One important solution to these complex issues is to build young people’s entrepreneurial capacity. Entrepreneurship provides much needed alternatives for those in need of work, while also reinvigorating countries’ economies through job creation. Entrepreneurship can lead young people to become more active members of their communities, invested in creating a better and more innovative environment for their business.
We continue to suffer profound institutional gaps on the local, national and international levels – especially in the areas of property rights, access to credit and effective governance. I attended the CIPE Democracy that Delivers for Entrepreneurs conference in Chicago on April 9-10 and shared views with thought leaders from Egypt, Kenya, Lebanon, Pakistan, the Philippines and Venezuela. While it may seem that citizens in such developing economies suffer more from institutional paralysis, the pain felt by the local start-up dealing with banks, bureaucracy and back room deals is just as real and just as prevalent on the south and west sides of Chicago.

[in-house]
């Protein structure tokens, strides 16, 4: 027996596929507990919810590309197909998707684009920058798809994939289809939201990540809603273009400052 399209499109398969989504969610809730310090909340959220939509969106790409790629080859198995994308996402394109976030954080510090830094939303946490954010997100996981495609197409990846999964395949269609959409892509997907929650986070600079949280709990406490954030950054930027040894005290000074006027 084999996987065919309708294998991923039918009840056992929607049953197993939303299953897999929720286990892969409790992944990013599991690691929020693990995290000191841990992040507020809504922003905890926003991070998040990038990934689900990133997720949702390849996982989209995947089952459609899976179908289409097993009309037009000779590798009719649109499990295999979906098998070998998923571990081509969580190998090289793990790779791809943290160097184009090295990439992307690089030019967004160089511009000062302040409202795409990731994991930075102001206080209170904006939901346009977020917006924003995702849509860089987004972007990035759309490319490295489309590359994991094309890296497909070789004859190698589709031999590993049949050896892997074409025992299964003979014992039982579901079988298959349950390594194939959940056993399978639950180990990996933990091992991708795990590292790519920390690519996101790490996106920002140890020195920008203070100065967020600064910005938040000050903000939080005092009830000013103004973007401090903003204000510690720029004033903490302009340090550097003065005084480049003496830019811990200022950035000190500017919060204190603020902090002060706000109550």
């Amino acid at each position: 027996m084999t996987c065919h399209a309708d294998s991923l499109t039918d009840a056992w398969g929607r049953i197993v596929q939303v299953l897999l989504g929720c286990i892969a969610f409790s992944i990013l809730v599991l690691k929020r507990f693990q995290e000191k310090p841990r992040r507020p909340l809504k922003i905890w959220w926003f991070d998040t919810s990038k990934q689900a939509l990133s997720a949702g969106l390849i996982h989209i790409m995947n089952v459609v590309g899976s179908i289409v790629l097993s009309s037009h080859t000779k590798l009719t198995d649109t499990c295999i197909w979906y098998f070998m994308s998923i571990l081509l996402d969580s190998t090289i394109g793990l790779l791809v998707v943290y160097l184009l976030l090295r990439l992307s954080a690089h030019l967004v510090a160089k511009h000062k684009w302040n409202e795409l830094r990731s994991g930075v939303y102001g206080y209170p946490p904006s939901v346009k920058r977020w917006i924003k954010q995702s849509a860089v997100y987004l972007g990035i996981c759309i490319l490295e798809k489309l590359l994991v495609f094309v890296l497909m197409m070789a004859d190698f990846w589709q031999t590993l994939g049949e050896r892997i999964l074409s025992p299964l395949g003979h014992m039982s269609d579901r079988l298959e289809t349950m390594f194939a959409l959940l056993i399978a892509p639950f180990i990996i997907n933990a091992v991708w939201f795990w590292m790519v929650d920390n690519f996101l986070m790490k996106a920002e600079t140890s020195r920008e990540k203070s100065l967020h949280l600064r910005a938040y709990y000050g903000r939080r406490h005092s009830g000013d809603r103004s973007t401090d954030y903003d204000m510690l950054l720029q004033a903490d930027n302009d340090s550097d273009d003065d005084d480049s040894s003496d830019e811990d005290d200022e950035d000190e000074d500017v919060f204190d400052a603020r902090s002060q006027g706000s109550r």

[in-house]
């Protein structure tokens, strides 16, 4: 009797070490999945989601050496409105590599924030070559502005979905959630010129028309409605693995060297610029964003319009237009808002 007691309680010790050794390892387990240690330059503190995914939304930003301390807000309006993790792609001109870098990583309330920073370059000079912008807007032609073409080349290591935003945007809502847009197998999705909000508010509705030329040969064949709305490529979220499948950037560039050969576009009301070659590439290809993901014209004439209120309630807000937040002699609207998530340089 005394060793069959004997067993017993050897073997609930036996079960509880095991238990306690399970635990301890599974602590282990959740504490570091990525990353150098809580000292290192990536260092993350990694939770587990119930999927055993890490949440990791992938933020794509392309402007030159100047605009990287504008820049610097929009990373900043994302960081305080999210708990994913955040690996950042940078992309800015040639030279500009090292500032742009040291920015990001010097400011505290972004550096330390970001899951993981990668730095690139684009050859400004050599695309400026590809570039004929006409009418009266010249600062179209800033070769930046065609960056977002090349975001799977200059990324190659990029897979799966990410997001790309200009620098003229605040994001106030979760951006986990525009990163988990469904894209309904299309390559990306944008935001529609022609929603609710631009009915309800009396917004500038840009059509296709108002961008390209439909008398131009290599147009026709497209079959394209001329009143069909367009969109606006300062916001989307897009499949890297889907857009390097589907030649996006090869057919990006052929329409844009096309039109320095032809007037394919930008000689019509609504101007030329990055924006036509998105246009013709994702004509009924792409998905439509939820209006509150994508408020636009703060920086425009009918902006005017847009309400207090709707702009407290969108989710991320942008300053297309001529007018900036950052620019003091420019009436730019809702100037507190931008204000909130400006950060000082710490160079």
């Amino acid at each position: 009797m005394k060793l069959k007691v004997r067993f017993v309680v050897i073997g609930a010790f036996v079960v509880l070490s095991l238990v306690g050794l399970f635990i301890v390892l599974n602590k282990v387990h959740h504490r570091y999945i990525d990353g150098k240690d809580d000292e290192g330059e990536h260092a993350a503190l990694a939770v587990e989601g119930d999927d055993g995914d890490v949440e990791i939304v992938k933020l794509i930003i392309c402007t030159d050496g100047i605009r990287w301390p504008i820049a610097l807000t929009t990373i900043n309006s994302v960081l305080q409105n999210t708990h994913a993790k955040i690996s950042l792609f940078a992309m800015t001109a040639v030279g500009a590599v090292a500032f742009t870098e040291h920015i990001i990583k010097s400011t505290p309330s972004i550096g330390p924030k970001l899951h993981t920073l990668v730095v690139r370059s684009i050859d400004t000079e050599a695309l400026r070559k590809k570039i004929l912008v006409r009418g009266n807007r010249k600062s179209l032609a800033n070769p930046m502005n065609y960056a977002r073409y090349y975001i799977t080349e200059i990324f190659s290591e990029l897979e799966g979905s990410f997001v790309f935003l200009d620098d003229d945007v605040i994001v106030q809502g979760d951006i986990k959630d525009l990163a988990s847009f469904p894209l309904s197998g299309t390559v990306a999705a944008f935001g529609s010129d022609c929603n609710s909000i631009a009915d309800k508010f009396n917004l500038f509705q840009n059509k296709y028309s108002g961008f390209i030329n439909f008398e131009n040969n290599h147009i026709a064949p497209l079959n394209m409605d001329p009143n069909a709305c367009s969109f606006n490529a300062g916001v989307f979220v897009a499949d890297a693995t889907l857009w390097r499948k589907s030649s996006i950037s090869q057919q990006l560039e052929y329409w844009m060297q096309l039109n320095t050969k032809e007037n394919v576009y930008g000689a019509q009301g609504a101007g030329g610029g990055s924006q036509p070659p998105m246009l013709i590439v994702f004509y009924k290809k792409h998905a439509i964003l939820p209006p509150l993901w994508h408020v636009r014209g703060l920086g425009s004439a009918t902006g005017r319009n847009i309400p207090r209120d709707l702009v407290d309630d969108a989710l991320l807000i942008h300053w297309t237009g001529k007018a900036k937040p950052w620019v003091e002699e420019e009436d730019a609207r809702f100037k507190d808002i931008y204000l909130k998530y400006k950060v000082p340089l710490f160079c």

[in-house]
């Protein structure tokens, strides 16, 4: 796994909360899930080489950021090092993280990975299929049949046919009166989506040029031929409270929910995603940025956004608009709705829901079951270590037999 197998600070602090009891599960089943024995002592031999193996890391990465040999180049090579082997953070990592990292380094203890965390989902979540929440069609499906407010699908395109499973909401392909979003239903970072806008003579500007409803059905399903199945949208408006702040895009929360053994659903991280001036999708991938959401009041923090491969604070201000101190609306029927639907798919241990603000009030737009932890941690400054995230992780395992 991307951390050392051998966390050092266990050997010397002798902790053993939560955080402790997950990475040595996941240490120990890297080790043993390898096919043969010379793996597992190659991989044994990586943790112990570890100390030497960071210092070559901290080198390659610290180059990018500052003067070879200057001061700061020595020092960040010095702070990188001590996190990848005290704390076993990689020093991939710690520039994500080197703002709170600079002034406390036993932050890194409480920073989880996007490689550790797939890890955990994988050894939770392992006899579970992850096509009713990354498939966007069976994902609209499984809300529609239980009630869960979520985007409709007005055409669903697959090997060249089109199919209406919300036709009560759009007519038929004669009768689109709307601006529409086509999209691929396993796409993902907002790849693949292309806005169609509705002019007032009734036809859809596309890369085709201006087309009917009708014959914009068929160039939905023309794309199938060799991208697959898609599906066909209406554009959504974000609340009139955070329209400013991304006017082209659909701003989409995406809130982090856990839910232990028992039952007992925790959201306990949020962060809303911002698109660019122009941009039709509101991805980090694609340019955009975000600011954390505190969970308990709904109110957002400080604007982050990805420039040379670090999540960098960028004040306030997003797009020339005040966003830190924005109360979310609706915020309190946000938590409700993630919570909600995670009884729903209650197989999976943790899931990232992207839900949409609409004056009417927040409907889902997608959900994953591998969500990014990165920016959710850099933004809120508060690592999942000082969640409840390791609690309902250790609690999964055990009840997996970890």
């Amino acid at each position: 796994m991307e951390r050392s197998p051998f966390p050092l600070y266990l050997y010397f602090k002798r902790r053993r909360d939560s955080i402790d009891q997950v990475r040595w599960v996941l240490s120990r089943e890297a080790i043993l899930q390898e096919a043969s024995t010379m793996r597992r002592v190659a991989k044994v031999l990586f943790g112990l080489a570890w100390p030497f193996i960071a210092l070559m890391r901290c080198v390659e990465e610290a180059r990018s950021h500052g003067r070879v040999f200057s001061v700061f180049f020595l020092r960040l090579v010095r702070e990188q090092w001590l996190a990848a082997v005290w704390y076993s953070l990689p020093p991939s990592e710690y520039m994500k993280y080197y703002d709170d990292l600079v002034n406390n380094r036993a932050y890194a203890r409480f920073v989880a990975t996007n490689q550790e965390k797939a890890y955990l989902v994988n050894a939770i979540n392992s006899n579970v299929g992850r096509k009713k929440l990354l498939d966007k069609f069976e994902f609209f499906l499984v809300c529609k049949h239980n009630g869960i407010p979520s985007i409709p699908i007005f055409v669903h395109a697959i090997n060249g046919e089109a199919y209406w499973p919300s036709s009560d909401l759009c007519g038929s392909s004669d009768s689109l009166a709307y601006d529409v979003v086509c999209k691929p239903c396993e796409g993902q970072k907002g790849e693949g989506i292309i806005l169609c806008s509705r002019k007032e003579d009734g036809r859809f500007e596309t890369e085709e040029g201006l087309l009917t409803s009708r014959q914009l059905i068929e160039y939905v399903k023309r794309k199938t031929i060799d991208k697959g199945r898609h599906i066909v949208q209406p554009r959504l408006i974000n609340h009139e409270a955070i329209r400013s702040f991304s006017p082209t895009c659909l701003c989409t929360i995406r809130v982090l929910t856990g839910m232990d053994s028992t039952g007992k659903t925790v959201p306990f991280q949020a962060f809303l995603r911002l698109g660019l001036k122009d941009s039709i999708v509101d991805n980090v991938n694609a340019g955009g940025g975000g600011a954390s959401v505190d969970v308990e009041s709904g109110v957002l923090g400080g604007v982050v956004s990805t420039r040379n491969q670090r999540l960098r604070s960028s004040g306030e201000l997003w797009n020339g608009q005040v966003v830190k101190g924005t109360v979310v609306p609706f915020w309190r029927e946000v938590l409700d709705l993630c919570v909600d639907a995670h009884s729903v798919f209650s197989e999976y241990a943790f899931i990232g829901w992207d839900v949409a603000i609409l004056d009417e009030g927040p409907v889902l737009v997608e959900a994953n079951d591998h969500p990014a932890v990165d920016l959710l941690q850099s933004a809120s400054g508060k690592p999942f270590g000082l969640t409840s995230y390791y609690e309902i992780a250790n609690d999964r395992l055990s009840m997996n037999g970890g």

Organizations decline when leaders and workers focus on function rather than mission. Across the wide spectrum of our global community, too many have lost sight of the core principles that make democracy work, including the right to associate economically, the right to own and finance property, and the right to have government work for everyone, not just the connected elite. The only way to dislodge this entrenched bureaucracy is to make noise – to make our voices heard. We have to demand that government at every level stop tinkering with half-measures and start integrating new thought, new technologies, and the next generation into our institutions.